#1
Dec1410, 11:20 PM

P: 37

Assume throughout that f is analytic, with a zero of order 42 at z=0.
(a)What kind of zero does f' have at z=0? Why? (b)What kind of singularity does 1/f have at z=0? Why? (c)What kind of singularity does f'/f have at z=0? Why? for (a) I'm pretty sure it is a zero of order 41 for (b) I'm almost sure it is a pole of order 42 but for (c) I am not quite sure nor can I really explain any of ac PLEASE HELP 



#2
Dec1410, 11:49 PM

P: 1,106

Since you arrived at a plausible answer, you must have some intuition for this. Explain it, and go back to the definitions if you need to. You must have some idea about the form of a holomorphic function with a zero of order 42.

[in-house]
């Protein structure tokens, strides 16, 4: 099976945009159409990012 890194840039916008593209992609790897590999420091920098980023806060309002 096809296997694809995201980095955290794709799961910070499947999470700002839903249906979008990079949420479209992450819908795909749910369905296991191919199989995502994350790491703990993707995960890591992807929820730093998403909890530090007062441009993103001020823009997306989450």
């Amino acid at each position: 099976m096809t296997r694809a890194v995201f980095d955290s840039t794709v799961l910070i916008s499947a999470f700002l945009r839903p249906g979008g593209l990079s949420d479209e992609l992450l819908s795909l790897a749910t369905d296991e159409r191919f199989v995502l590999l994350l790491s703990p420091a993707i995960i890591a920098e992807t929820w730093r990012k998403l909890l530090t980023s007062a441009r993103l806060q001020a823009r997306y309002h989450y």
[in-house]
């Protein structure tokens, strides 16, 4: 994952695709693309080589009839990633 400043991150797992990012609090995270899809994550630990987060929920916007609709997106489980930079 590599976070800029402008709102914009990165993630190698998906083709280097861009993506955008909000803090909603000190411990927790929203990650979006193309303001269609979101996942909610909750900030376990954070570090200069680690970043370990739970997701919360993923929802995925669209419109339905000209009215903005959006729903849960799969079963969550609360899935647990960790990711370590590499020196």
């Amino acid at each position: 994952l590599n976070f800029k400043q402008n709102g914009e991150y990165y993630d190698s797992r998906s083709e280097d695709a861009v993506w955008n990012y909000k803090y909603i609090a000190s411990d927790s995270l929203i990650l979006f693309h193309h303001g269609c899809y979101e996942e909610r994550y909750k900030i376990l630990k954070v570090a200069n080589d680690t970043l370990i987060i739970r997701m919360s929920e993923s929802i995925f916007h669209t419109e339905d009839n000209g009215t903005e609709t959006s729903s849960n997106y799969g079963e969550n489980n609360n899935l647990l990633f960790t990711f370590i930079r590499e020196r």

#3
Dec1510, 12:03 AM

P: 37

are my answers correct and how can i do (c)?




#4
Dec1510, 12:27 AM

P: 1,106

Complex Analysis Singularities and Poles
Okay, if some analytic function f has a zero of order n at z = a, then you can certainly write it as f(z) = (za)^n * h(z) where h is holomorphic, right? This much should at least be true even if all you had was a sensible notion of a zero of a function. So go from here to explain a)c). It is NOT hard to work out the details.




#5
Dec1510, 12:35 AM

P: 37

is it sufficient to say that
f(z)=z^42*h(z) which implies that f'(z)=42z^41*g(z) so f'/f has an extra z on the bottom so there is a pole of order 1? 



#6
Dec1510, 12:43 AM

P: 1,106

Looks good, though you don't really need the g.




#7
Dec1510, 12:56 AM

P: 37

what do you mean i don't need the g? i can't use h still correct?



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